The Big Chill

September 28th, 1983


The Big Chill

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Still of Kevin Kline, Glenn Close, William Hurt and JoBeth Williams in The Big ChillStill of Jeff Goldblum, Kevin Kline and Meg Tilly in The Big ChillStill of Jeff Goldblum, Kevin Kline, Tom Berenger, Glenn Close, William Hurt, Meg Tilly, JoBeth Williams and Mary Kay Place in The Big Chill

A group of seven former college friends gather for a weekend reunion at a posh South Carolina winter house after the funeral of one of their friends.

Release Year: 1983

Rating: 7.1/10 (15,923 voted)

Critic's Score: 61/100

Director: Lawrence Kasdan

Stars: Tom Berenger, Glenn Close, Jeff Goldblum

A seminal Thirty-Something movie in which a group of old college friends who are now all grown up and hardened by the big wide world come together for the funeral of Alex, a barely glimpsed corpse, who was at one time the brightest and the best of them, and yet who never managed to achieve half as much as any of the others. The friends use the occasion to reacquaint themselves with each other and to speculate as to what happened to their idealism which had been abundant when they were younger.

Writers: Lawrence Kasdan, Barbara Benedek

Tom Berenger - Sam Weber
Glenn Close - Sarah Cooper
Jeff Goldblum - Michael Gold
William Hurt - Nick Carlton
Kevin Kline - Harold Cooper
Mary Kay Place - Meg Jones
Meg Tilly - Chloe
JoBeth Williams - Karen Bowens
Don Galloway - Richard Bowens
James Gillis - Minister
Ken Place - Peter the Cop
Jon Kasdan - Harold and Sarah's Son
Ira Stiltner - Running Dog Driver
Jake Kasdan - Autograph Seeker (as Jacob Kasdan)
Muriel Moore - Alex's Mother

Taglines: Spend some time with a few good friends.

Release Date: 28 September 1983

Filming Locations: Atlanta, Georgia, USA

Opening Weekend: $3,662,152 (USA) (2 October 1983) (722 Screens)

Gross: $56,200,000 (USA)

Technical Specs


Did You Know?

The soundtrack of the movie consisted of many 1960s-era rock songs. Because of the success of the soundtrack, dozens of TV commercials used music from the same period.

Revealing mistakes: In the opening sequence, when the guests arrive at the funeral, an elderly couple obviously receives the sign to start walking (which seems to be their only role) just a second or so to late, so you see them standing still for a split second before taking off.

Chloe: Alex and I made love the night before he died. It was fantastic.
Nick: He went out with a bang, not a whimper.

User Review

Reality staring you in the face

Rating: 7/10

There was something about this movie which I couldn't place my finger on. Although I barely made the 60's, of which all the characters are reminiscing of and therefore perhaps I maybe missed some subtle messages or didn't get some in-jokes about the 60's, this movie still applies to everyone. I guarantee every generation will have a time where they come back after 10 or 15 years and see friends that had been so important but are now barely on the radar. They will have a weekend of drinking and tears and fights and laughter. You will look at someone and remember a deep, hidden passion for them that you felt so long ago and never shared with anyone.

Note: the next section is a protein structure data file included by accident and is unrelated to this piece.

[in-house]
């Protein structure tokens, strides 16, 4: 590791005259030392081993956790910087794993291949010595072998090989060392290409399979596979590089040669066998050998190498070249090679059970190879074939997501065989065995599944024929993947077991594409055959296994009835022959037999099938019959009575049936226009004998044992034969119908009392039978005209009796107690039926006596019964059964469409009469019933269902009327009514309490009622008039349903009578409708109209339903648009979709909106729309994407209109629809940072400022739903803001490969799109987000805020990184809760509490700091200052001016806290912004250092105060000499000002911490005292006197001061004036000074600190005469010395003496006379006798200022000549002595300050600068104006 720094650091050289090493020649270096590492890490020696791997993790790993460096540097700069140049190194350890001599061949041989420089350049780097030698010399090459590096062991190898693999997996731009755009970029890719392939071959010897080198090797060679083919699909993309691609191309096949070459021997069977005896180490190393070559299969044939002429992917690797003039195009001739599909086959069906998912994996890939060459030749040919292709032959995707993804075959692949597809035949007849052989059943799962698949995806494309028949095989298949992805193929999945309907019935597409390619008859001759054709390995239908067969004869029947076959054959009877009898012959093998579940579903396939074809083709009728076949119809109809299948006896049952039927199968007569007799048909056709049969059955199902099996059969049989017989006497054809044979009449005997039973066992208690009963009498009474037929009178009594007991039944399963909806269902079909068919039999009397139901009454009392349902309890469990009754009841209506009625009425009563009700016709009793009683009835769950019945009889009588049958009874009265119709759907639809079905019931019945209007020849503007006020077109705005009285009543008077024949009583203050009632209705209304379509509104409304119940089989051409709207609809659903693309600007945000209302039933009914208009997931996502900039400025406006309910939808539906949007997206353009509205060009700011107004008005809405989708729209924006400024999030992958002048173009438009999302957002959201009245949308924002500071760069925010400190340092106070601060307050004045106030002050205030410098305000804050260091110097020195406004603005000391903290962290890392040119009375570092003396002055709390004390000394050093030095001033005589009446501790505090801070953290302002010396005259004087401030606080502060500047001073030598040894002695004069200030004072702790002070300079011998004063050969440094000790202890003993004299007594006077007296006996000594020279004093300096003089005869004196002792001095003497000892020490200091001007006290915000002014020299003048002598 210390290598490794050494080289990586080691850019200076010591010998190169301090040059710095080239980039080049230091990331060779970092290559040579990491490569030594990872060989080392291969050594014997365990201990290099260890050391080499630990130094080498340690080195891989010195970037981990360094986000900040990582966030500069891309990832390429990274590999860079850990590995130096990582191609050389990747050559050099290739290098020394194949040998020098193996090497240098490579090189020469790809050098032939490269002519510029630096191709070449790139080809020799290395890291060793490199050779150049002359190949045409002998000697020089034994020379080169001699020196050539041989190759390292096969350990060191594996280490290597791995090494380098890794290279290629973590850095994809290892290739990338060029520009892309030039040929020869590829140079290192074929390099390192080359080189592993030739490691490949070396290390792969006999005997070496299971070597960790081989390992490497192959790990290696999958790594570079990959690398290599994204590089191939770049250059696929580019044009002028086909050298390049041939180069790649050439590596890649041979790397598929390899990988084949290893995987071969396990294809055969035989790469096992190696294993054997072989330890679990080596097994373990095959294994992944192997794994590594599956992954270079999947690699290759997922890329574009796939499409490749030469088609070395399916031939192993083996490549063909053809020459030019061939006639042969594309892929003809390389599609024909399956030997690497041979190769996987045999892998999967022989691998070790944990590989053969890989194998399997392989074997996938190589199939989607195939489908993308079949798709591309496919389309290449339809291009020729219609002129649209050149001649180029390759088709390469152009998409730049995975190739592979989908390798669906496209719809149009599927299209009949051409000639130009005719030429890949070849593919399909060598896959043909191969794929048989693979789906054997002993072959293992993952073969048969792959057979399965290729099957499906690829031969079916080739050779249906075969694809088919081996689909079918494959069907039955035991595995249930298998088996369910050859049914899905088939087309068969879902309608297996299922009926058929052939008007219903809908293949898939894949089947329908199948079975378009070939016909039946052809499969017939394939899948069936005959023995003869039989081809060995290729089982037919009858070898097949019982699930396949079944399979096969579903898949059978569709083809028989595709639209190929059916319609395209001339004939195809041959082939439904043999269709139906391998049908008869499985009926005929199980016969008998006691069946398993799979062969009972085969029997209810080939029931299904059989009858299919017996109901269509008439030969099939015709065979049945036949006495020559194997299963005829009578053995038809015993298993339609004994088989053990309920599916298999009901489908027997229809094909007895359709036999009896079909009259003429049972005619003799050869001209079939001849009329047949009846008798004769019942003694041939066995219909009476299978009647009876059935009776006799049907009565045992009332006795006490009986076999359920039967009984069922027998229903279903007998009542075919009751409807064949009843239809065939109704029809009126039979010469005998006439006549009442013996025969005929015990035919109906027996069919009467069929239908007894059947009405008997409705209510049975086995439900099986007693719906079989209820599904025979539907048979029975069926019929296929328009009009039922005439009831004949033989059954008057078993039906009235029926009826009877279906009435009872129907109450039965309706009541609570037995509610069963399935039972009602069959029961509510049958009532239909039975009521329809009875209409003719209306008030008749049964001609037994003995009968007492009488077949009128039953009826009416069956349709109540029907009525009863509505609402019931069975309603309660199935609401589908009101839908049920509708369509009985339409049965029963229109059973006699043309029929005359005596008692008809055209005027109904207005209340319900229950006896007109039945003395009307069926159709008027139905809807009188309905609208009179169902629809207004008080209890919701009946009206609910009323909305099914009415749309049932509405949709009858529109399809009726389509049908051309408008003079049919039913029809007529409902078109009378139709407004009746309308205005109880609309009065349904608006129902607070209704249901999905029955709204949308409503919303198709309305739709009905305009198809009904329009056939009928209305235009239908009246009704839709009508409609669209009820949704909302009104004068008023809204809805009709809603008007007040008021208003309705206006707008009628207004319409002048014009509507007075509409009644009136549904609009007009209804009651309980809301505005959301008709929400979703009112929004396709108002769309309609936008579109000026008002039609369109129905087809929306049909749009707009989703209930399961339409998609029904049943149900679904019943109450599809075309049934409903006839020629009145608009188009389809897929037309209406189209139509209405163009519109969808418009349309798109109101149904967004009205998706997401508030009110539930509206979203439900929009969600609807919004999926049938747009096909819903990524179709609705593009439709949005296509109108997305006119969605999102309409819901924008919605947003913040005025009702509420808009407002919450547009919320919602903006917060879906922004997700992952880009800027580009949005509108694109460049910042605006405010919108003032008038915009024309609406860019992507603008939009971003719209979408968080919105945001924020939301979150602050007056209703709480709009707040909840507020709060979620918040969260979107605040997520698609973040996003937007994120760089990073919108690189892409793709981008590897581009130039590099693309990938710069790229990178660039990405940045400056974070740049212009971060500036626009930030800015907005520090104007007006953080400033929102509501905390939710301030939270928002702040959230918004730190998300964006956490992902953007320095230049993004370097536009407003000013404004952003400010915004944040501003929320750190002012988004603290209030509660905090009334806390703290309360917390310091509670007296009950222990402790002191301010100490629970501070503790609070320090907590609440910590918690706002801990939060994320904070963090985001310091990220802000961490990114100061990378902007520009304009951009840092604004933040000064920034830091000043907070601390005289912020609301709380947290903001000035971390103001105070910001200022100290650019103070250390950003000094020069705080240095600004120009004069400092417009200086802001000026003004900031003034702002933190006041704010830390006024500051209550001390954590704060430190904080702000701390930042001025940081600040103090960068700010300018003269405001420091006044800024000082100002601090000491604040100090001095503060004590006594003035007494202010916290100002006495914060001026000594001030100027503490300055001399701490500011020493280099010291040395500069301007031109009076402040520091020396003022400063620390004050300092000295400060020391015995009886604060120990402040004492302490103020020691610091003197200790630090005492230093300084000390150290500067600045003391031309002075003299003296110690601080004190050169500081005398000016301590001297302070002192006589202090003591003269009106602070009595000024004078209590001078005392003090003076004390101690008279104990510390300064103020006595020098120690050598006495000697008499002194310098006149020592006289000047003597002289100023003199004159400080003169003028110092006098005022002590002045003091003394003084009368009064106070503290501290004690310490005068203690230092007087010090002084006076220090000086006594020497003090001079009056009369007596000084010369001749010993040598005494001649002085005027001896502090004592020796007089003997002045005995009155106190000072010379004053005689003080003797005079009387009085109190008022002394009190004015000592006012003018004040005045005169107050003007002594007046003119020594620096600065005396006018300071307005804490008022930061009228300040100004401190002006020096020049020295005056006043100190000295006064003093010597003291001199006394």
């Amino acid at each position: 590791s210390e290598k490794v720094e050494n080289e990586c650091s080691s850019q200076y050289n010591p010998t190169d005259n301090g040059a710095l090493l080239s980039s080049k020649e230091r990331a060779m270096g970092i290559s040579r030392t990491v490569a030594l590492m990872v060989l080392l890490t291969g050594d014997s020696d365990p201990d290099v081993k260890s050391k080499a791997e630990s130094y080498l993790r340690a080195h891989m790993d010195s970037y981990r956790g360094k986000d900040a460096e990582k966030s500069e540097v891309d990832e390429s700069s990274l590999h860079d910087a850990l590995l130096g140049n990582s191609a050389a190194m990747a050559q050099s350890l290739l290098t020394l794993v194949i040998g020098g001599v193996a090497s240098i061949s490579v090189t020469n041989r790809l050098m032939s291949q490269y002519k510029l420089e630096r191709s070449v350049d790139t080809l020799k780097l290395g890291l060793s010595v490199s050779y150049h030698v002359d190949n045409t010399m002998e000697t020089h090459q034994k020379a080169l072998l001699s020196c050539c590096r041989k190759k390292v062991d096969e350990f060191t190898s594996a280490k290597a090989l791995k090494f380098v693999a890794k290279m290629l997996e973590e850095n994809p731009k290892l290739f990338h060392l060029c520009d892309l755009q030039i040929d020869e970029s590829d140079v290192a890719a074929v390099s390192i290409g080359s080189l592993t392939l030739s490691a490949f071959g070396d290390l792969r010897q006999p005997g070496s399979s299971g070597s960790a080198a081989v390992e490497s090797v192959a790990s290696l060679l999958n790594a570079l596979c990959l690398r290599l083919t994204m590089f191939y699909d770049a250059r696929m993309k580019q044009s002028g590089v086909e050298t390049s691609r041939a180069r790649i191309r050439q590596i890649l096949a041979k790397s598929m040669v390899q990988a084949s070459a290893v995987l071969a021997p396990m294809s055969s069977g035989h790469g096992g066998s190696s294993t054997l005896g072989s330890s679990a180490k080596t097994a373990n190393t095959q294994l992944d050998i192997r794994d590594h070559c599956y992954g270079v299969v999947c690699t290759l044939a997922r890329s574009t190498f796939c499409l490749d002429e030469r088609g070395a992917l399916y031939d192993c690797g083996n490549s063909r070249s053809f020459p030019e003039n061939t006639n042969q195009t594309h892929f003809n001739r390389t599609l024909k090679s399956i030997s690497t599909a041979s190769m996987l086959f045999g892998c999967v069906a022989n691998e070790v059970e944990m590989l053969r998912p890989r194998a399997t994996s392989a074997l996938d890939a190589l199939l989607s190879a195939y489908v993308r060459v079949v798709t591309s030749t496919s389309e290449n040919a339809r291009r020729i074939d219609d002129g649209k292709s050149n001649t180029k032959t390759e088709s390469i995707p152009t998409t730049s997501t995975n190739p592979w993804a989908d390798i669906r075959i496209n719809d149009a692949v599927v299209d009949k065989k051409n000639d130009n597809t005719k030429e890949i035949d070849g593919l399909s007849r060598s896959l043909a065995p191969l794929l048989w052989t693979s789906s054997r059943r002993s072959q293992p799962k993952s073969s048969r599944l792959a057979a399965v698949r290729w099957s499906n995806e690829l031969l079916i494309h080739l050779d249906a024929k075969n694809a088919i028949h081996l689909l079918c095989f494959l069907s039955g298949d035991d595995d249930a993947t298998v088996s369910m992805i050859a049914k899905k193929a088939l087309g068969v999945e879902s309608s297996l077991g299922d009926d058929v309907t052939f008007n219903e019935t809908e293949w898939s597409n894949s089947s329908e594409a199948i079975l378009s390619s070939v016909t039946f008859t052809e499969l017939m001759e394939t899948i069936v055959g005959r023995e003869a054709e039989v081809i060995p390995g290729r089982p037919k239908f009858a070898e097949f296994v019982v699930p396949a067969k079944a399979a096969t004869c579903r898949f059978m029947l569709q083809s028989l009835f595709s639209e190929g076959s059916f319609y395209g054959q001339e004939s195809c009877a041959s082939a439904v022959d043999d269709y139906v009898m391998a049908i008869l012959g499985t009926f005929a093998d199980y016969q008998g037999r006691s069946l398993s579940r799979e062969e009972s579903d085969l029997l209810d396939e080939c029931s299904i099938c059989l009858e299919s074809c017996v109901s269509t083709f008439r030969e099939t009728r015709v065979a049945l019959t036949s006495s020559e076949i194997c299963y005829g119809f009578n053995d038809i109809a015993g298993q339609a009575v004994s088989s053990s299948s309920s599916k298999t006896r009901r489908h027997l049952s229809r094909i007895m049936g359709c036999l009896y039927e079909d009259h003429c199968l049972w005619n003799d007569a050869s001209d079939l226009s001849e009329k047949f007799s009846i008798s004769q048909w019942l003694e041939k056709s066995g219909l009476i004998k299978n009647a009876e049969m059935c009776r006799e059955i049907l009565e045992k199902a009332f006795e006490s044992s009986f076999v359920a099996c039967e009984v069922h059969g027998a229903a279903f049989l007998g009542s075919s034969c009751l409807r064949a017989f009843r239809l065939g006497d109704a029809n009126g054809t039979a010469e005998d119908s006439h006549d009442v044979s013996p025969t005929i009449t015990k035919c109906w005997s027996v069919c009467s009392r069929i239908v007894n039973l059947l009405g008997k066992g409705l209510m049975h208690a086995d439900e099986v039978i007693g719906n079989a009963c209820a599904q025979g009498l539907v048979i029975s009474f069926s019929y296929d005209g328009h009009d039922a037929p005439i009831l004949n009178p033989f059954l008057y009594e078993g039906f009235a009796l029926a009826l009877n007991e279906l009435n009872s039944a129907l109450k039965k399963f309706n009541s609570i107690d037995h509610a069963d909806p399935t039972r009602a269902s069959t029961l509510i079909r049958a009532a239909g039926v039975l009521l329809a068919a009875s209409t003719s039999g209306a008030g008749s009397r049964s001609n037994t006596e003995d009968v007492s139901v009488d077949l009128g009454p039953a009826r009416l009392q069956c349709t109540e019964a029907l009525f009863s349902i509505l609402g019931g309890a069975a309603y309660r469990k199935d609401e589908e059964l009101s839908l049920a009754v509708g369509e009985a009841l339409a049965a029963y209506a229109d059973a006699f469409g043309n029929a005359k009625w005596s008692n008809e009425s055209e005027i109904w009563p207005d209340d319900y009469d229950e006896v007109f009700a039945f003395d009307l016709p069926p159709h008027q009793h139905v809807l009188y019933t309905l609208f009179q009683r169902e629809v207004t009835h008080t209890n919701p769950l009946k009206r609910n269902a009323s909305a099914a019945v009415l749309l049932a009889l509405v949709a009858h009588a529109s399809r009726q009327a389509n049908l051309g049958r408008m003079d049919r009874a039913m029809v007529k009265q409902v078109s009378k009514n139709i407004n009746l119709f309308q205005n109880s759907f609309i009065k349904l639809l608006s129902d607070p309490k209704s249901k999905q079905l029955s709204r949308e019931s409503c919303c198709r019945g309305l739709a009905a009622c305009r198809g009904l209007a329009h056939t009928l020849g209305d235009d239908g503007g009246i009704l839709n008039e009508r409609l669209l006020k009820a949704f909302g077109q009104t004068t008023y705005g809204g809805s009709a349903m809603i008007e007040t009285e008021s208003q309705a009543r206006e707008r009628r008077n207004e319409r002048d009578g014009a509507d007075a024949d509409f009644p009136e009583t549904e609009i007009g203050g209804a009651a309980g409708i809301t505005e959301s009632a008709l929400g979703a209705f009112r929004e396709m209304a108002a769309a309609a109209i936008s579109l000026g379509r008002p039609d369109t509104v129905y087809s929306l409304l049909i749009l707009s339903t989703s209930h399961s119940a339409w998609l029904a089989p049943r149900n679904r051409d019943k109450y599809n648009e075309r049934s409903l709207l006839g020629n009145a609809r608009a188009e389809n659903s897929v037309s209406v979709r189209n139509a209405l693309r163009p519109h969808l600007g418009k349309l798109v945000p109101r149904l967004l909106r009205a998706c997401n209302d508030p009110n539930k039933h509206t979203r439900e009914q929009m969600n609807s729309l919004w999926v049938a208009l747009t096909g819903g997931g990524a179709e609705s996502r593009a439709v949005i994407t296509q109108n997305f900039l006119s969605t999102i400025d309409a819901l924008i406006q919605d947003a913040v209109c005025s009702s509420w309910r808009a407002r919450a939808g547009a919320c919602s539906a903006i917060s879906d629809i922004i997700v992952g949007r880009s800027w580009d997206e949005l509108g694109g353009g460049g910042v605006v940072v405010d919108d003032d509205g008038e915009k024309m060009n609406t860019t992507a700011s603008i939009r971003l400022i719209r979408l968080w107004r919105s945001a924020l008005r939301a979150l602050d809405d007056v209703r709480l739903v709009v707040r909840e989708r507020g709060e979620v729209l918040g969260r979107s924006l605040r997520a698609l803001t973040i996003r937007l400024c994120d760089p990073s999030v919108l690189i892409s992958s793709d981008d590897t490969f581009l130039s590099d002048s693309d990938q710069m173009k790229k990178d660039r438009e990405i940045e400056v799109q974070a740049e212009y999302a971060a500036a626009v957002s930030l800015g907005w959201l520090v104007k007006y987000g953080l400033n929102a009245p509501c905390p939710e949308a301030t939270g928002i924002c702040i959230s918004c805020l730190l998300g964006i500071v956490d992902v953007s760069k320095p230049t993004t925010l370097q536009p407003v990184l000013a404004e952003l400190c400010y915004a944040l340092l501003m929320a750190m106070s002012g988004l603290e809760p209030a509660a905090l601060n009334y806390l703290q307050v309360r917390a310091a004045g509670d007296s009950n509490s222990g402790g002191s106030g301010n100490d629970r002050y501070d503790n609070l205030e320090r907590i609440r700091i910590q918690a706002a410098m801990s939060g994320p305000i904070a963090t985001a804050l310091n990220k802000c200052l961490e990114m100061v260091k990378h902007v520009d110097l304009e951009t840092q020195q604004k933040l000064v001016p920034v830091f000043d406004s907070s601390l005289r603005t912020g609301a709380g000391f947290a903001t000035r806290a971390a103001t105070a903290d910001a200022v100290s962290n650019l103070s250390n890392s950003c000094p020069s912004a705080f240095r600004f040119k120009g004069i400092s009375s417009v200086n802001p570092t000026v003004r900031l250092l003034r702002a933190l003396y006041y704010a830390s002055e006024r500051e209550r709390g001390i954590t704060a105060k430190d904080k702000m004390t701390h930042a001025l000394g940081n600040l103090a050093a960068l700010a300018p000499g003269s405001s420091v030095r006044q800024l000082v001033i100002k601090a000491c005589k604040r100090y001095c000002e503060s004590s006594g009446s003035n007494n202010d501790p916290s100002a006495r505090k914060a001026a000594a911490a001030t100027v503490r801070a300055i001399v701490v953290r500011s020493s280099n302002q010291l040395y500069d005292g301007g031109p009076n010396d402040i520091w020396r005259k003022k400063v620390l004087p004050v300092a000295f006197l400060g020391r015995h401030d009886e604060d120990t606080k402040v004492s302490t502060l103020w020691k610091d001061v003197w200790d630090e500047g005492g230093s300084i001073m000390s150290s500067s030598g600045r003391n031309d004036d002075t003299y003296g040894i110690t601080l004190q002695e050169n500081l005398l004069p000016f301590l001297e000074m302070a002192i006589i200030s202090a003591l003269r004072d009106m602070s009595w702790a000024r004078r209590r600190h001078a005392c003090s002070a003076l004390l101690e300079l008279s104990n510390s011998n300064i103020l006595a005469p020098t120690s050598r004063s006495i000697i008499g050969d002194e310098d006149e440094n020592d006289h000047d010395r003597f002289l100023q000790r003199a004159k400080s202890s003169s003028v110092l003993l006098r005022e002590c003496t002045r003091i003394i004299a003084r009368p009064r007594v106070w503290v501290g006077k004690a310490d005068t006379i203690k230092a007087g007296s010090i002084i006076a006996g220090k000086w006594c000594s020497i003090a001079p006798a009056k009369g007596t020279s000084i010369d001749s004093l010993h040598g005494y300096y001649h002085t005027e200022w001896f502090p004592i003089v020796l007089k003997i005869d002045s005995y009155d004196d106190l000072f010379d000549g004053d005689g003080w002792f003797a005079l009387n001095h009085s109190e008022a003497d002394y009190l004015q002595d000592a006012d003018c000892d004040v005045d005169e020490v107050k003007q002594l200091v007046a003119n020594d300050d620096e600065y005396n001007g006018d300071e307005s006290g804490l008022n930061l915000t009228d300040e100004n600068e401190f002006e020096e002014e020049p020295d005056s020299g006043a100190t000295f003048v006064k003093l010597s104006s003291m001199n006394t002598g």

That is of course, the plot of the movie.

7 friends (who go wayyy back) one husband (who disappears pretty quickly) and a widowed girlfriend (who is barely known by anyone) come together after they learn that Alex, a friend formally part of the clique, had committed suicide (this part was infamously played by Kevin Costner). They have a weekend of sex, drugs, and good ol' fashioned rock and roll, the whole time bringing up past ghosts that had seemed long forgotten and faded. This is touchy subject, even in today's standards. Yet the movie handles it beautifully. My favourite section in the whole movie was when `You can't always get what you want' was played at his funeral. Not for the song, although it is a classic but for how the characters react. Each sit there in the church, some smiling quietly to themselves, while others have a sadden expression, remembering great times that were and never will be again. Every person has a song like that, one that makes you remember your friends, one that makes you sad or laugh and or grin to yourself as you remember the things you did. That to me clinches the movie. It shows how true the script is, and how humanly the characters react. There is a lot of angry hype about the movie, how there is too much talking and not enough sex or car chases or whatever people think is missing. Yet for me, it is reality. When something like this happens in real life, people do not over dramatise. Life is not a soap opera, although movie-goers seemed to want this movie to be. In a real-life situation, people would do exactly what the characters did, examine themselves and try to find a reason for the problems that have happened. Yet the hard truth is, especially about suicide, sometimes, there is no one you can blame. I think people didn't like this movie too much because it rang too true. It was too realistic. People go the movies to be entertained, to fall in love with the fairy-tales lives that movies have. This movie is honest. It seems, for now, people just want to be naïve and live in a fantasy world. If you want a true movie, see this one now.


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